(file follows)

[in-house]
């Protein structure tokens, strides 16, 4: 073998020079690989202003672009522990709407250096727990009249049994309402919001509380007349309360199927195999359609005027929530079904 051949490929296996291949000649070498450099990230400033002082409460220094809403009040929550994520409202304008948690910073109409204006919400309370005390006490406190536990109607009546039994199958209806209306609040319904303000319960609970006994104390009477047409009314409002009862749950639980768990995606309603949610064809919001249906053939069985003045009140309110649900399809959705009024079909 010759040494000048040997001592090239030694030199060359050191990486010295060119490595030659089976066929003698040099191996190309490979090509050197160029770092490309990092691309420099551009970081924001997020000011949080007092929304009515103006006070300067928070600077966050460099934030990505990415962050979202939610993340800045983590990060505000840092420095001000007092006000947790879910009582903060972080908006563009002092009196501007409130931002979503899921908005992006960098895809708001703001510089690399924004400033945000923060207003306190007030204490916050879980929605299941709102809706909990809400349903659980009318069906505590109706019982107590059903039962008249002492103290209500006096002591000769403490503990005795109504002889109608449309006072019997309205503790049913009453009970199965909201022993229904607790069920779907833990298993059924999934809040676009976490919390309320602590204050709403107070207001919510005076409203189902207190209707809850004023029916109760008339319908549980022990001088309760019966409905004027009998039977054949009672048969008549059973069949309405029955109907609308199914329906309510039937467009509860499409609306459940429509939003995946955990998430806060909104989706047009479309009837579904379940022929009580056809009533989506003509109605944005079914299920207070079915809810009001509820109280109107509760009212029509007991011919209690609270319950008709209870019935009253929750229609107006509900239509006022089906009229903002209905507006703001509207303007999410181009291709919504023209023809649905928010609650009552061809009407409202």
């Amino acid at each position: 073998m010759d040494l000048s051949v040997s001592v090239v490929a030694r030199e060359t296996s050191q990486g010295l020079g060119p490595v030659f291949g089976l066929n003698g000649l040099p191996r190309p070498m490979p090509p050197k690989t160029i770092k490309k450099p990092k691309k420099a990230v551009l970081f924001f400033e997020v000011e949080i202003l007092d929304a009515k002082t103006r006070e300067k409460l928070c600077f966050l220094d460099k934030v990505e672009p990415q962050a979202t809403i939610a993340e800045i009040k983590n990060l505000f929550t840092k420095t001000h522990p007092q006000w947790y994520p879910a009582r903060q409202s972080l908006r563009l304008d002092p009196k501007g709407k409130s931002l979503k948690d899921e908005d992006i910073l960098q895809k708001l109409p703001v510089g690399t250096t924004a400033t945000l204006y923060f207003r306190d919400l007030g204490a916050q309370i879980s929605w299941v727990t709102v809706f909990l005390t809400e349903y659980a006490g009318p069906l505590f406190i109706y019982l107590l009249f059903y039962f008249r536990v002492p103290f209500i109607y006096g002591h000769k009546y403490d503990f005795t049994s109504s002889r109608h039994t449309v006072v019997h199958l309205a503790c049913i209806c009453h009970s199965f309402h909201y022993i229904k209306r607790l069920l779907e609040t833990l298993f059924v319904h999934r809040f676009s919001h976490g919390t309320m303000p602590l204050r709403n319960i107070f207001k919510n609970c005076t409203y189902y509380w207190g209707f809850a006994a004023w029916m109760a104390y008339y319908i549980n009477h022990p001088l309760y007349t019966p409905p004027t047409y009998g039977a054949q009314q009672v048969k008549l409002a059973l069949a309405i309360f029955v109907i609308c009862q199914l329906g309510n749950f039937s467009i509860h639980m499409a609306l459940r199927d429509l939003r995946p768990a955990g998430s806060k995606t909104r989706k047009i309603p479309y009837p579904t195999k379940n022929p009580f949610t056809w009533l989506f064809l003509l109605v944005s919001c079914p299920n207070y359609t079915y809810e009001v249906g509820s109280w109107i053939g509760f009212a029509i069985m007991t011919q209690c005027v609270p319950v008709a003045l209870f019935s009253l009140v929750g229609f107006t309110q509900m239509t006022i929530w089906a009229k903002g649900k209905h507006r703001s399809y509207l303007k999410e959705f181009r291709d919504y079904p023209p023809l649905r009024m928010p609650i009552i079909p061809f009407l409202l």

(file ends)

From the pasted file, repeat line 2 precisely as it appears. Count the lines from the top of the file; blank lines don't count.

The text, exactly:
């Protein structure tokens, strides 16, 4: 073998020079690989202003672009522990709407250096727990009249049994309402919001509380007349309360199927195999359609005027929530079904 051949490929296996291949000649070498450099990230400033002082409460220094809403009040929550994520409202304008948690910073109409204006919400309370005390006490406190536990109607009546039994199958209806209306609040319904303000319960609970006994104390009477047409009314409002009862749950639980768990995606309603949610064809919001249906053939069985003045009140309110649900399809959705009024079909 010759040494000048040997001592090239030694030199060359050191990486010295060119490595030659089976066929003698040099191996190309490979090509050197160029770092490309990092691309420099551009970081924001997020000011949080007092929304009515103006006070300067928070600077966050460099934030990505990415962050979202939610993340800045983590990060505000840092420095001000007092006000947790879910009582903060972080908006563009002092009196501007409130931002979503899921908005992006960098895809708001703001510089690399924004400033945000923060207003306190007030204490916050879980929605299941709102809706909990809400349903659980009318069906505590109706019982107590059903039962008249002492103290209500006096002591000769403490503990005795109504002889109608449309006072019997309205503790049913009453009970199965909201022993229904607790069920779907833990298993059924999934809040676009976490919390309320602590204050709403107070207001919510005076409203189902207190209707809850004023029916109760008339319908549980022990001088309760019966409905004027009998039977054949009672048969008549059973069949309405029955109907609308199914329906309510039937467009509860499409609306459940429509939003995946955990998430806060909104989706047009479309009837579904379940022929009580056809009533989506003509109605944005079914299920207070079915809810009001509820109280109107509760009212029509007991011919209690609270319950008709209870019935009253929750229609107006509900239509006022089906009229903002209905507006703001509207303007999410181009291709919504023209023809649905928010609650009552061809009407409202």